ThinkingRock - Desktop GTD - gHacks Tech News

ThinkingRock - Desktop GTD

When it comes to GTD I'm pretty picky about what I use. I do enjoy the simplicity of online applications like Simple GTD, but if I have a lot of very elaborate projects I need much more power. There are online solutions, but the great ones like Nozbe tend to cost money. While I have no problem with that, my picky nature means that the chances of an app working for me is slim.

Then along came ThnkingRock, an Australia based application that has all the power of the online apps, plus more, for free. It has been developed for Linux, OS X and Windows and is currently in its 2.0 epsilon release.

In short, ThinkingRock implements David Allen's GTD methodology pretty much as close as any app can come to it and it stays true to it throughout the way. It keeps the stages of GTD distinctly separate and enables you to create advanced reports, print them or save them as pdf, xls, etc.

Thinking rock logoWhat I love most about ThinkingRock is the way it manages task processing. In most applications, this is not really a separate step, it happens in conjuncture with collection. You usually create a task and assign it a project, a context, some notes maybe and that's it. In Thinking rock you can actually collect thoughts. Just jot it down and save it. At the end of the day you can come back and process these thoughts, adding necessary info to each one. They are shown one by one, so it captures the true essence of "processing". I love this because what seemed like a good idea and I may have created a project for it, might not seem so great at the end of the day. So when I get to processing I can still decide if it should be a project, or I should defer it, delegate it, or just delete it.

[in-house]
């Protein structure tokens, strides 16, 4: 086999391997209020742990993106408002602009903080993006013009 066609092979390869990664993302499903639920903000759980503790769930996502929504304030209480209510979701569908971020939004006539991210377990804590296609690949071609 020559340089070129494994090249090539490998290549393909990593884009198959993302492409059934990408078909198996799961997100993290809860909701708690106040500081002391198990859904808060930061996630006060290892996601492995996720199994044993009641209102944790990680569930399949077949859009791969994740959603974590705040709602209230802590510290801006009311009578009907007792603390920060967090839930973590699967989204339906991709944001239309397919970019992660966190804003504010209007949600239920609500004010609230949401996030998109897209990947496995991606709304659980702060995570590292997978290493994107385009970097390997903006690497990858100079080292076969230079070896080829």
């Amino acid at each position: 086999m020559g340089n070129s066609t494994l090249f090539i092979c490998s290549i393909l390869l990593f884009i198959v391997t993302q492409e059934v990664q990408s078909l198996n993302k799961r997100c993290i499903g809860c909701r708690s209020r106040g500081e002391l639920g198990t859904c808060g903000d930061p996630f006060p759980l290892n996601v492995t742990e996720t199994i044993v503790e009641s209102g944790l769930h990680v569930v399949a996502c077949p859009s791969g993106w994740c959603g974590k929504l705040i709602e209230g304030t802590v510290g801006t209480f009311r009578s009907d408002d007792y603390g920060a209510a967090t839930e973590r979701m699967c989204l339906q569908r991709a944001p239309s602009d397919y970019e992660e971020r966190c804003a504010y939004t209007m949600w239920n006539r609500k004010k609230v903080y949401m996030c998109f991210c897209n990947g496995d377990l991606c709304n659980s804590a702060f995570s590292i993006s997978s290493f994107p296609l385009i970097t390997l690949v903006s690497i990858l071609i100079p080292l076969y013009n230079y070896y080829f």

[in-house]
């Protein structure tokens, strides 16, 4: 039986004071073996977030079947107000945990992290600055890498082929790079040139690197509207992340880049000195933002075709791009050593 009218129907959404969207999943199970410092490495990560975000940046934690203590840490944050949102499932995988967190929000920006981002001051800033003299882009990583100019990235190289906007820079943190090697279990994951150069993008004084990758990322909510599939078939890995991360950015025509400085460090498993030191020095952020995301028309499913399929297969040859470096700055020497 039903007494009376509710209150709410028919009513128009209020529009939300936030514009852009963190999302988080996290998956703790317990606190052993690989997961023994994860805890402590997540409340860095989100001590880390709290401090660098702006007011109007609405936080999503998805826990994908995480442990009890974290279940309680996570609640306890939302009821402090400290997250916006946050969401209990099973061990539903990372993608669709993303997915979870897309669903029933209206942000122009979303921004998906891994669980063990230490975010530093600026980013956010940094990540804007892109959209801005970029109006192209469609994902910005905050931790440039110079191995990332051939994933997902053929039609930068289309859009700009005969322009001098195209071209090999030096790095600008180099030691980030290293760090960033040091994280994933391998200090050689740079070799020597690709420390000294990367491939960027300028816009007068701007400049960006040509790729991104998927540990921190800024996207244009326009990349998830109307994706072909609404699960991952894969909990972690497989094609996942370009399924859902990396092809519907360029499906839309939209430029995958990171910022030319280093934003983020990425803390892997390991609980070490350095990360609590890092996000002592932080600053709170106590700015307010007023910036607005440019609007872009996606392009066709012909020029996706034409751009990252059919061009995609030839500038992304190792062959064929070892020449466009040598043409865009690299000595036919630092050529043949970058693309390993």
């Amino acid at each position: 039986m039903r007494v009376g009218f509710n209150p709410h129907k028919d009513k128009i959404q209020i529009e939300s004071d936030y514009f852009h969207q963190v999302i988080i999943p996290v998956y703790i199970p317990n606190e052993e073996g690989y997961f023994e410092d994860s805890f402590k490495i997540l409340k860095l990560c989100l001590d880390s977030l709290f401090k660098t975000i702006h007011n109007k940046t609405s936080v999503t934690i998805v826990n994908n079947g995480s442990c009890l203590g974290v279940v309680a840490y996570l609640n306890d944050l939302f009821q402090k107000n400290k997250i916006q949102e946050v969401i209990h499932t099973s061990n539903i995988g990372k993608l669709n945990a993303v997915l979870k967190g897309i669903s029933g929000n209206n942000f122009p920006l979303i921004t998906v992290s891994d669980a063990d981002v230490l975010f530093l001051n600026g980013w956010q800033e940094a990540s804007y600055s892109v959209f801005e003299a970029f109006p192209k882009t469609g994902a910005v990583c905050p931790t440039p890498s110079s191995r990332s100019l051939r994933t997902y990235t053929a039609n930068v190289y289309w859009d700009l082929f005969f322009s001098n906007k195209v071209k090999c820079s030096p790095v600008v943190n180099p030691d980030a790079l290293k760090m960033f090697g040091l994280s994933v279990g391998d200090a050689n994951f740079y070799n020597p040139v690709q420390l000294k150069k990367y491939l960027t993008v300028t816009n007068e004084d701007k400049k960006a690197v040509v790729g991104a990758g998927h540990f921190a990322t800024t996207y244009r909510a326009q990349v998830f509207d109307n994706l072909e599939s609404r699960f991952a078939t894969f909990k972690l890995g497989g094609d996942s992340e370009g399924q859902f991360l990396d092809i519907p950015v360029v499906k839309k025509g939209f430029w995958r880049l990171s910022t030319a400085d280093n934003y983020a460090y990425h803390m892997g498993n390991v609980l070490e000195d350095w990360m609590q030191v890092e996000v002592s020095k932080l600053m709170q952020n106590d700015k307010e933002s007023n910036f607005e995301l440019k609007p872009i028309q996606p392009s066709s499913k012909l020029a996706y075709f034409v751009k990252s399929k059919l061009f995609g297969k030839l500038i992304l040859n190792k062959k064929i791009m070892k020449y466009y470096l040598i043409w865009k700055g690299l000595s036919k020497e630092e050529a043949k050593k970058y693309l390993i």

The app is full of great ideas and great features, I urge all of you GTD junkies to try it out, I'm trying to make it my one stop organizational app. Not having it accessible online may hinder some people and I agree that this is something they should address in the future. There is a Pocket PC companion available, but I doubt that is the solution here.